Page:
How to make a theodolite

Written by john woloch
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How to make a theodolite
Make a simple theodolite to learn the height of the trees in your garden. (Photos.com/Photos.com/Getty Images)

What goes up must come down, but sometimes what goes up stays there long enough for you to measure its height. A theodolite is a simple device for doing exactly that: measuring the height of objects like trees and even model rocket flights. A theodolite measures the angle formed by the elevation of a tree, for example, and the point on the ground at which you make your measurement with the theodolite. Using trigonometry -- the tangent of the angle you measure will equal the height of the tree divided by your distance from the base of the tree -- you can find the height of the tree.

Skill level:
Easy

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Things you need

  • Plastic protractor
  • Rectangular piece of cardboard at least as long as the protractor
  • 3.8 cm (1 1/2 inch) finishing nail
  • Small binder clip
  • Cotton
  • 226 g (1/2 oz) fishing weight

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Instructions

  1. 1

    Place a plastic protractor on a rectangular piece of cardboard so that the straight edge of the protractor lines up with the long edge of the piece of cardboard (see Resources).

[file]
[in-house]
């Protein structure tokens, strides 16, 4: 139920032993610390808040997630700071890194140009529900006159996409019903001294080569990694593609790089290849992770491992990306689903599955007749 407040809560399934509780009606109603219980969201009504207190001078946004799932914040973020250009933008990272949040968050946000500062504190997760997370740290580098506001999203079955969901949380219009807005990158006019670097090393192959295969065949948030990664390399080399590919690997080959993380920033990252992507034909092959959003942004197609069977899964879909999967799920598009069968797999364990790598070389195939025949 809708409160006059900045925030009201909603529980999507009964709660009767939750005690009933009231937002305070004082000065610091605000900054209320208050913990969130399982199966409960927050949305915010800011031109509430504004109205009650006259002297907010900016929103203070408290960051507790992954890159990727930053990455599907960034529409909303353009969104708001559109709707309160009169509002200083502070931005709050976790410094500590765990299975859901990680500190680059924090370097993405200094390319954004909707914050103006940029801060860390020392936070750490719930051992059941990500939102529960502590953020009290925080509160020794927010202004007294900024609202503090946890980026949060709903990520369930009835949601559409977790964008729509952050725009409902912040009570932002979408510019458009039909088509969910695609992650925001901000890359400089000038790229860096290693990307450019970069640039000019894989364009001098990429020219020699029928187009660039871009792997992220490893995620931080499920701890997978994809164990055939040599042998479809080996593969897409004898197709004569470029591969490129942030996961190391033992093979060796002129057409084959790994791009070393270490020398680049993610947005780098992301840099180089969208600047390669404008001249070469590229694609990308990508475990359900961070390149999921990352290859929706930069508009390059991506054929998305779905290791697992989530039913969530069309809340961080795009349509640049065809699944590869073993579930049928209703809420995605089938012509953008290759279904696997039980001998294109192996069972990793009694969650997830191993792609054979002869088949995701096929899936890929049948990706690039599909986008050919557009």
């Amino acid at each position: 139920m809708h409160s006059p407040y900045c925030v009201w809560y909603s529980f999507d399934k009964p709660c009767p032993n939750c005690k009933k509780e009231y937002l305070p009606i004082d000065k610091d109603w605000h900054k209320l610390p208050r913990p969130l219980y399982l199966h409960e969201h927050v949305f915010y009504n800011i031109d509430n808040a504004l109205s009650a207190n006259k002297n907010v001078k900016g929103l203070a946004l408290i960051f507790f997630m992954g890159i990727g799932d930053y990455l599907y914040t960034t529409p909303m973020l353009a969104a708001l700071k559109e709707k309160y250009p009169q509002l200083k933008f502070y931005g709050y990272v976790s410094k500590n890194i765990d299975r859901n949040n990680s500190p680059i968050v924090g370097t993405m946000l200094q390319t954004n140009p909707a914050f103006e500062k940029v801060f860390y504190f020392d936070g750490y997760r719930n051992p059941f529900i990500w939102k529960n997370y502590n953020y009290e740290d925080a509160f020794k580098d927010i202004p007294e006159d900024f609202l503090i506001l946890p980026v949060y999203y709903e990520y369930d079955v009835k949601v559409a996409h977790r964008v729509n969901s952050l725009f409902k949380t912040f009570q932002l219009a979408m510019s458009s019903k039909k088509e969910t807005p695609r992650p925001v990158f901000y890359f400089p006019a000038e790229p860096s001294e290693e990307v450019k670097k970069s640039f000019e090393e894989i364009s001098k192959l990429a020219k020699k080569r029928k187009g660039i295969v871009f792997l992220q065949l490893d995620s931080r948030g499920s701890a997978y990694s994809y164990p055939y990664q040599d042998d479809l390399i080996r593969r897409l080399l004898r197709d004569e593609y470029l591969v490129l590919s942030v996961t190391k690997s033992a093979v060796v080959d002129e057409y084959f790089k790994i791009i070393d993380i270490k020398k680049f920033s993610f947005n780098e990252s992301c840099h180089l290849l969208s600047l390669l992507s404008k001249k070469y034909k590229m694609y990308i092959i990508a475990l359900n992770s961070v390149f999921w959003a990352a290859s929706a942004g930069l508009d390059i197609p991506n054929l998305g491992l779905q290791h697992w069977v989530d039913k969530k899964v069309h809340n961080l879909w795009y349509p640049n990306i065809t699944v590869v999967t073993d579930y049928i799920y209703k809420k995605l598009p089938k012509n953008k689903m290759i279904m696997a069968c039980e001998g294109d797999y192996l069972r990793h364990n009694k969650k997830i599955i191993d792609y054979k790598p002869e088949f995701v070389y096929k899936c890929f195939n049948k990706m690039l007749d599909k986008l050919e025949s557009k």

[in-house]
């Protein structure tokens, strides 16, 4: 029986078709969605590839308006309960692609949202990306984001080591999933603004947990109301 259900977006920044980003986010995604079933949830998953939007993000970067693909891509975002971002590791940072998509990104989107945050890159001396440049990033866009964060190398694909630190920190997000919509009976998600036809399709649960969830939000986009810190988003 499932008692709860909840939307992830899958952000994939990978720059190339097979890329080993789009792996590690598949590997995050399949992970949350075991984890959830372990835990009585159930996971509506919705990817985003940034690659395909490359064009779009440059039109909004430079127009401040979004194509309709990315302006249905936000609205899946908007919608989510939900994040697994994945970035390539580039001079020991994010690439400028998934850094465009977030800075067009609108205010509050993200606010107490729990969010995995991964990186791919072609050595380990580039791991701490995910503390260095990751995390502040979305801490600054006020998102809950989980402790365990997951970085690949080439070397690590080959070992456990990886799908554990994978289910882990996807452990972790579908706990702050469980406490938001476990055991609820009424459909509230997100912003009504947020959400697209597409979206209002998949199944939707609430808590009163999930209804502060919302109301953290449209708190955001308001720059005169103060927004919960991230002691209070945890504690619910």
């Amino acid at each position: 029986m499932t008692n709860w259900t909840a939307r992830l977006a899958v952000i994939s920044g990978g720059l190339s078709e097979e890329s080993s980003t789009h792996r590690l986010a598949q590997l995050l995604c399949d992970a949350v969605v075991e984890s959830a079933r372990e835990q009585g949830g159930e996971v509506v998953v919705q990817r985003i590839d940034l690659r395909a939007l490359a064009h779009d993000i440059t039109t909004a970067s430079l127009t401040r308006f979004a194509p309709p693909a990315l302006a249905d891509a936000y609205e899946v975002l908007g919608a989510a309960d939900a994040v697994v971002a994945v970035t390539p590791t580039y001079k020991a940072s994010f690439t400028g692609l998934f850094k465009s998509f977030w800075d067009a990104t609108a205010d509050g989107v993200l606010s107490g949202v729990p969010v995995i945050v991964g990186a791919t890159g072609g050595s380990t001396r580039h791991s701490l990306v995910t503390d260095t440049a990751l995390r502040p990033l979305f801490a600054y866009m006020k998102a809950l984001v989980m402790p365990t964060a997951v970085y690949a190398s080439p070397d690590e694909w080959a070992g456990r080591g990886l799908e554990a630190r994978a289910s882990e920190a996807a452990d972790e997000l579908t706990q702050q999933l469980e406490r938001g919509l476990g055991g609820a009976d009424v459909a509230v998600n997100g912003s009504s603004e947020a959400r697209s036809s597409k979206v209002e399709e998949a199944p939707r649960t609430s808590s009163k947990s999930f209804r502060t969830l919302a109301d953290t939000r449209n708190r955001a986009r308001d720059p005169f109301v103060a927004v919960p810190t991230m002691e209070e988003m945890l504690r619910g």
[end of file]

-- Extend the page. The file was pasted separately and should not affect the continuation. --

2. 2

    Push a 3.8 cm (1 1/2 inch) finishing nail through the small hole in the base of the protractor. Keep pushing until the nail pierces the piece of cardboard behind the protractor.

  3. 3

    Push the nail until 1.3 cm (1/2-inch) of the nail is protruding through the cardboard.

  4. 4

    Secure the end of the finishing nail with a binder clip by placing the clip over the end of the nail that's protruding from the cardboard side of your theodolite; this will hold it in place.

  5. 5

    Tie a 30 cm (12 inch) piece of cotton to the finishing nail on the protractor side of your theodolite.

  6. 6

    Tie a 226 g (1/2 oz) fishing weight to the other end of the 30 cm (12 inch) piece of thread.

  7. 7

    Note that the thread of your theodolite now indicates anglural measurements on the protractor when you tilt the theodolite.

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